(Soundbite of laughter)

Mr. HILL: ...and Chris Mintz-Plasse, of course. And you know, so it is a really special film to look back on. And even hearing that clip, I kind of half get nostalgic and half cringe because I'm a young guy and a young actor, so I feel like, you've kind of grown since then, you know...

(Soundbite of laughter)

Mr. HILL: ...and you...

COX: Well, everybody has to start somewhere - right, Jonah?

Mr. HILL: Oh, no. No, I love the movie.

COX: Okay.

Mr. HILL: I'm saying I cringe at myself, like my voice and how I play certain scenes because, you know, it's like having your school plays be a really popular movie...

COX: I feel you.

Mr. HILL: ...if that makes any sense.

COX: Absolutely.

Mr. HILL: So you can kind of look at the awkward phase of your life...

(Soundbite of laughter)

Mr. HILL: ...and have it be remembered in film history forever.

COX: Absolutely. You're listening to TALK OF THE NATION from NPR News.

All right. If you're up for it, Jonah, were going to sneak in another phone call. You ready?

Mr. HILL: Sure.

COX: All right. Here. Here it is. This is Darren(ph) from Fort Wayne, Indiana. Hello, Darren. You're on TALK OF THE NATION with Jonah Hill.

DARREN (Caller): Oh, how are you guys doing? Thanks for taking my call.

COX: You're welcome.

DARREN: I just want to say I appreciate your work, Jonah. Excellent actor.

Mr. HILL: Thank you.

DARREN: I just had a couple of quick questions. How do you take on a script? I mean, what do you do to choose a script? And how do you get into character for each role?

COX: All right, Darren. Thank you very much.

Mr. HILL: Yeah, Darren, thanks. As far as choosing scripts, I probably agonize over these decisions more than any person who's lucky enough to be in movies does. I really feel a responsibility because I feel so lucky to be in films, and because I feel like making movies is an absolute privilege - and not a right - for anybody.

I really agonize over these decisions because I really would hate for the people that would actually go pay good money to see me in a film be let down by what they're seeing. So I really think about what my own taste is, mixed with: Is this of the quality that I could look back on 80 years from now, and be really proud of? So I really put a lot of thought in - I would say agonize over those decisions.

(Soundbite of laughter)

Mr. HILL: And as far as getting into character, I use - I tend to use music a lot to get into character. I make playlists and CDs for each character of music they would like. I just try and think about what their lives have been like up to the point that I'm playing them. And certain things - sometimes, I'll videotape myself if I have specific memories that I think that this person would have, or specific instances that took place; sometimes, I'll videotape myself talking about that memory and watching it over again. And I like doing stuff like that. I like having sort of like a diary, a video diary for each character.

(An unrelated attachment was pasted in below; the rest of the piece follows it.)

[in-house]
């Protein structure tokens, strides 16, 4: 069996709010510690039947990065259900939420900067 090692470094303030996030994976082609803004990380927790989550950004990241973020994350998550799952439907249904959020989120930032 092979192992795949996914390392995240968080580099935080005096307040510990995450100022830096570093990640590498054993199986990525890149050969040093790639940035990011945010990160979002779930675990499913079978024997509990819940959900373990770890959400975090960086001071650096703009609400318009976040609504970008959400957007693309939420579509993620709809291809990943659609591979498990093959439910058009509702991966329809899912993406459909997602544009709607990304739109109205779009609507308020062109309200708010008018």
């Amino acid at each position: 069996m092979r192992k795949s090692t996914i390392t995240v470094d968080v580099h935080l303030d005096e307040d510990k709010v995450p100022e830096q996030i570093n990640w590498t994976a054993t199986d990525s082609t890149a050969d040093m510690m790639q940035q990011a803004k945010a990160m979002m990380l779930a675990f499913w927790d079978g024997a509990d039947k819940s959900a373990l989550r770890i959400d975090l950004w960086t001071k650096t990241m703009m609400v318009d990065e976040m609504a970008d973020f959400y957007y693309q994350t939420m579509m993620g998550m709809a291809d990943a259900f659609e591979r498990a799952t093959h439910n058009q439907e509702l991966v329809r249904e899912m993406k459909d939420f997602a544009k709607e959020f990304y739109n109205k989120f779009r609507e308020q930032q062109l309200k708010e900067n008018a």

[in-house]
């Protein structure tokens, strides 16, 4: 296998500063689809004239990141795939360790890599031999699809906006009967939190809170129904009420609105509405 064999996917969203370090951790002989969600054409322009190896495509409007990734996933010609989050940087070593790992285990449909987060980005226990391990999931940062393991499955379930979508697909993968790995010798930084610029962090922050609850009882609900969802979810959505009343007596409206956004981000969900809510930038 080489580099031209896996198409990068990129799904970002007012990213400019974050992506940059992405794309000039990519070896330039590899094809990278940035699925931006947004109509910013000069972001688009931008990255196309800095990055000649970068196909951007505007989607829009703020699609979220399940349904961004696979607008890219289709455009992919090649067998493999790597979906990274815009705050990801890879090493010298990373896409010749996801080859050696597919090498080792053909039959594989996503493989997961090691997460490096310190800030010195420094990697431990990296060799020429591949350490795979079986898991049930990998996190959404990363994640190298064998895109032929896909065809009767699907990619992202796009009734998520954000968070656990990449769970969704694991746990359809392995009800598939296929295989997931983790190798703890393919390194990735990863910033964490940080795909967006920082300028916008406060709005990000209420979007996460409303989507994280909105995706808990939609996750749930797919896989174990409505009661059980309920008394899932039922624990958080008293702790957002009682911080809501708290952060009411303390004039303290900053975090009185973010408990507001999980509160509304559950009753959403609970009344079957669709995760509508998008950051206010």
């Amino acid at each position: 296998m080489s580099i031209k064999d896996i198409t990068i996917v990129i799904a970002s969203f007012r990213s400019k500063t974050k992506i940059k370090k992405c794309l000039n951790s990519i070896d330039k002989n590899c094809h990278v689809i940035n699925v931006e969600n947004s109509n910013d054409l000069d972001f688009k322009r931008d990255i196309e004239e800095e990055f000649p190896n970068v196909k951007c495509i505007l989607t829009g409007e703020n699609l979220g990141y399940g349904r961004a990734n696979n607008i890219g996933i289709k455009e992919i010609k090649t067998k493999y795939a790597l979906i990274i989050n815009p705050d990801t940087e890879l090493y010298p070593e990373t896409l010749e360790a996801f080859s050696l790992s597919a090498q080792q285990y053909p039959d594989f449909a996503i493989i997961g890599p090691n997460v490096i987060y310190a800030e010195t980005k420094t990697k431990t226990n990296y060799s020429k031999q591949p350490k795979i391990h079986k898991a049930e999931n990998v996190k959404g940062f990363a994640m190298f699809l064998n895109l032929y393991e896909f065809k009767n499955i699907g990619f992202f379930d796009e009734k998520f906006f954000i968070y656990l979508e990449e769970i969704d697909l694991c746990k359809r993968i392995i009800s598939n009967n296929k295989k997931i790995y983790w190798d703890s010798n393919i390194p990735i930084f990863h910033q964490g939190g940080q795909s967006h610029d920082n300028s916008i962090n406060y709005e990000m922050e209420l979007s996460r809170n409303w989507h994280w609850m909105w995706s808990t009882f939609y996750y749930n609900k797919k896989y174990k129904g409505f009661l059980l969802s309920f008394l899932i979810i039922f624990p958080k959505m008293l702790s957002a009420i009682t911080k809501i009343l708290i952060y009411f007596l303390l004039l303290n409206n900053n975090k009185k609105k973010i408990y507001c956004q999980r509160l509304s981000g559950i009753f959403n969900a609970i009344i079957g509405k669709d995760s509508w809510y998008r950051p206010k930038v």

COX: Interesting. You know, this has been a great conversation, Jonah Hill. Unfortunately, our time is up. But before we go, I have to ask you really quickly, and get a brief answer from you.

Mr. HILL: Mm-hmm.

COX: I know that you're reviving "21 Jump Street." Are you going to be the character played by Johnny Depp?

Mr. HILL: No, I'm not going to be the character played by Johnny Depp.

(Soundbite of laughter)

Mr. HILL: That seems to be a frequently asked question. I think it'd be hilarious if I became successful and immediately decided I was just going to play every, like, Johnny Depp role.

(Soundbite of laughter)

COX: That would be pretty funny.

Mr. HILL: And I'm going to be doing - I'm going to be rebooting "Pirates of the Caribbean" and playing Captain Jack.

COX: Okay.

Mr. HILL: No. Actually, "21 Jump Street," I was approached to...

COX: The music comes on.

Mr. HILL: Oh, is it coming on?

COX:Unfortunately.

Mr. HILL: Okay. "21 Jump Street" is going to be great.

(Soundbite of laughter)

Mr. HILL: I'm not playing Johnny Depp, so...

COX: All right.

Mr. HILL: The film is just about young-looking cops that go back to high school.

COX: We appreciate it. Jonah Hill is an actor and writer. His latest film is "Cyrus," which is in theaters now. He joined us from Hollywood. Good luck to you, Jonah.

Mr. HILL: Yeah, farewell. Thank you very much. I appreciate it.

COX: Thank you.